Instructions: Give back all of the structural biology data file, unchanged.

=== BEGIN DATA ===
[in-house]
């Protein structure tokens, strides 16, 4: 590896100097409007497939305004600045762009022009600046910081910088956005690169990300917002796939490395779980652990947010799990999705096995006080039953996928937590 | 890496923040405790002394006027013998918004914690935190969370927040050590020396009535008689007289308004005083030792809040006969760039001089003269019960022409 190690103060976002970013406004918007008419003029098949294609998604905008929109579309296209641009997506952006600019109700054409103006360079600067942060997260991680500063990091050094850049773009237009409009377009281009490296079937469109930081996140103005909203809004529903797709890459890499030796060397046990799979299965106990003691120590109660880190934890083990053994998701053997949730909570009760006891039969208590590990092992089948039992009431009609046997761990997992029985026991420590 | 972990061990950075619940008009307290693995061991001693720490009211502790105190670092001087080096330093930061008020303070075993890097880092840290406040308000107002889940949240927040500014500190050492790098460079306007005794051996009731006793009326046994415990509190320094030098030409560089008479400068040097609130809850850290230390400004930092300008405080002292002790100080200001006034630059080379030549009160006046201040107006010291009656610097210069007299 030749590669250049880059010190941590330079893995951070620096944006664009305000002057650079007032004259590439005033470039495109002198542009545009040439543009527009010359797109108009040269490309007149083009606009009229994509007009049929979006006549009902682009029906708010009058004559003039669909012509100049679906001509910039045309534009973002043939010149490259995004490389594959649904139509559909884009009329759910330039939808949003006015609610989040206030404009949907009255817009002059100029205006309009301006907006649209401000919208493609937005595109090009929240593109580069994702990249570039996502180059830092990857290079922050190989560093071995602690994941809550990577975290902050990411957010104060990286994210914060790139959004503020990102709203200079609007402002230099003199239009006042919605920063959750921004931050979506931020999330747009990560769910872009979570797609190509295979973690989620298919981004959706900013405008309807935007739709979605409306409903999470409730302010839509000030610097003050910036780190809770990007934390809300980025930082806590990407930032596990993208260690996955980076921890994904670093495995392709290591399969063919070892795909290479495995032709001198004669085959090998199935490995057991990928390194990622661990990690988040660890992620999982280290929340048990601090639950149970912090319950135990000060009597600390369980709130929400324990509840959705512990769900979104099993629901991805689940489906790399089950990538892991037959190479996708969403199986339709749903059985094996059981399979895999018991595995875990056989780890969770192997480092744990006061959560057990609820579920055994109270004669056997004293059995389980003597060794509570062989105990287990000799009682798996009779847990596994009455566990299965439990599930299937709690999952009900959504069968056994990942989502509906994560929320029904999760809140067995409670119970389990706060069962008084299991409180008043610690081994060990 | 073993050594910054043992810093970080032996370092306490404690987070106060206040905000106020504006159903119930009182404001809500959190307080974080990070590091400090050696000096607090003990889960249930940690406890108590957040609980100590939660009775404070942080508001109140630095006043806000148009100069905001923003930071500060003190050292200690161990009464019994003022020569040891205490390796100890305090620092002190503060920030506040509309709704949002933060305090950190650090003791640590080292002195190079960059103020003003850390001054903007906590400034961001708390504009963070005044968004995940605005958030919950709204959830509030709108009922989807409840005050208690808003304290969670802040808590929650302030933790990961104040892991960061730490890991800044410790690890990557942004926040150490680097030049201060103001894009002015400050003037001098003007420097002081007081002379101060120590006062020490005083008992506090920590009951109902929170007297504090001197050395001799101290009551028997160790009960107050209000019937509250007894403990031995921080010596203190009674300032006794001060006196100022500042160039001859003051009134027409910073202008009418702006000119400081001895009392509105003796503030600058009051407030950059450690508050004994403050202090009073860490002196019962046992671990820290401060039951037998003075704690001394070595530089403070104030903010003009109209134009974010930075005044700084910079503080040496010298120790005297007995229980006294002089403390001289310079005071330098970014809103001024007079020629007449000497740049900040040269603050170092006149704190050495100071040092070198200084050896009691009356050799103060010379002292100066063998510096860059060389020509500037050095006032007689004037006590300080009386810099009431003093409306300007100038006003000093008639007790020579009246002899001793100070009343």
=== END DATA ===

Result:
[in-house]
């Protein structure tokens, strides 16, 4: 590896100097409007497939305004600045762009022009600046910081910088956005690169990300917002796939490395779980652990947010799990999705096995006080039953996928937590 | 890496923040405790002394006027013998918004914690935190969370927040050590020396009535008689007289308004005083030792809040006969760039001089003269019960022409 190690103060976002970013406004918007008419003029098949294609998604905008929109579309296209641009997506952006600019109700054409103006360079600067942060997260991680500063990091050094850049773009237009409009377009281009490296079937469109930081996140103005909203809004529903797709890459890499030796060397046990799979299965106990003691120590109660880190934890083990053994998701053997949730909570009760006891039969208590590990092992089948039992009431009609046997761990997992029985026991420590 | 972990061990950075619940008009307290693995061991001693720490009211502790105190670092001087080096330093930061008020303070075993890097880092840290406040308000107002889940949240927040500014500190050492790098460079306007005794051996009731006793009326046994415990509190320094030098030409560089008479400068040097609130809850850290230390400004930092300008405080002292002790100080200001006034630059080379030549009160006046201040107006010291009656610097210069007299 030749590669250049880059010190941590330079893995951070620096944006664009305000002057650079007032004259590439005033470039495109002198542009545009040439543009527009010359797109108009040269490309007149083009606009009229994509007009049929979006006549009902682009029906708010009058004559003039669909012509100049679906001509910039045309534009973002043939010149490259995004490389594959649904139509559909884009009329759910330039939808949003006015609610989040206030404009949907009255817009002059100029205006309009301006907006649209401000919208493609937005595109090009929240593109580069994702990249570039996502180059830092990857290079922050190989560093071995602690994941809550990577975290902050990411957010104060990286994210914060790139959004503020990102709203200079609007402002230099003199239009006042919605920063959750921004931050979506931020999330747009990560769910872009979570797609190509295979973690989620298919981004959706900013405008309807935007739709979605409306409903999470409730302010839509000030610097003050910036780190809770990007934390809300980025930082806590990407930032596990993208260690996955980076921890994904670093495995392709290591399969063919070892795909290479495995032709001198004669085959090998199935490995057991990928390194990622661990990690988040660890992620999982280290929340048990601090639950149970912090319950135990000060009597600390369980709130929400324990509840959705512990769900979104099993629901991805689940489906790399089950990538892991037959190479996708969403199986339709749903059985094996059981399979895999018991595995875990056989780890969770192997480092744990006061959560057990609820579920055994109270004669056997004293059995389980003597060794509570062989105990287990000799009682798996009779847990596994009455566990299965439990599930299937709690999952009900959504069968056994990942989502509906994560929320029904999760809140067995409670119970389990706060069962008084299991409180008043610690081994060990 | 073993050594910054043992810093970080032996370092306490404690987070106060206040905000106020504006159903119930009182404001809500959190307080974080990070590091400090050696000096607090003990889960249930940690406890108590957040609980100590939660009775404070942080508001109140630095006043806000148009100069905001923003930071500060003190050292200690161990009464019994003022020569040891205490390796100890305090620092002190503060920030506040509309709704949002933060305090950190650090003791640590080292002195190079960059103020003003850390001054903007906590400034961001708390504009963070005044968004995940605005958030919950709204959830509030709108009922989807409840005050208690808003304290969670802040808590929650302030933790990961104040892991960061730490890991800044410790690890990557942004926040150490680097030049201060103001894009002015400050003037001098003007420097002081007081002379101060120590006062020490005083008992506090920590009951109902929170007297504090001197050395001799101290009551028997160790009960107050209000019937509250007894403990031995921080010596203190009674300032006794001060006196100022500042160039001859003051009134027409910073202008009418702006000119400081001895009392509105003796503030600058009051407030950059450690508050004994403050202090009073860490002196019962046992671990820290401060039951037998003075704690001394070595530089403070104030903010003009109209134009974010930075005044700084910079503080040496010298120790005297007995229980006294002089403390001289310079005071330098970014809103001024007079020629007449000497740049900040040269603050170092006149704190050495100071040092070198200084050896009691009356050799103060010379002292100066063998510096860059060389020509500037050095006032007689004037006590300080009386810099009431003093409306300007100038006003000093008639007790020579009246002899001793100070009343």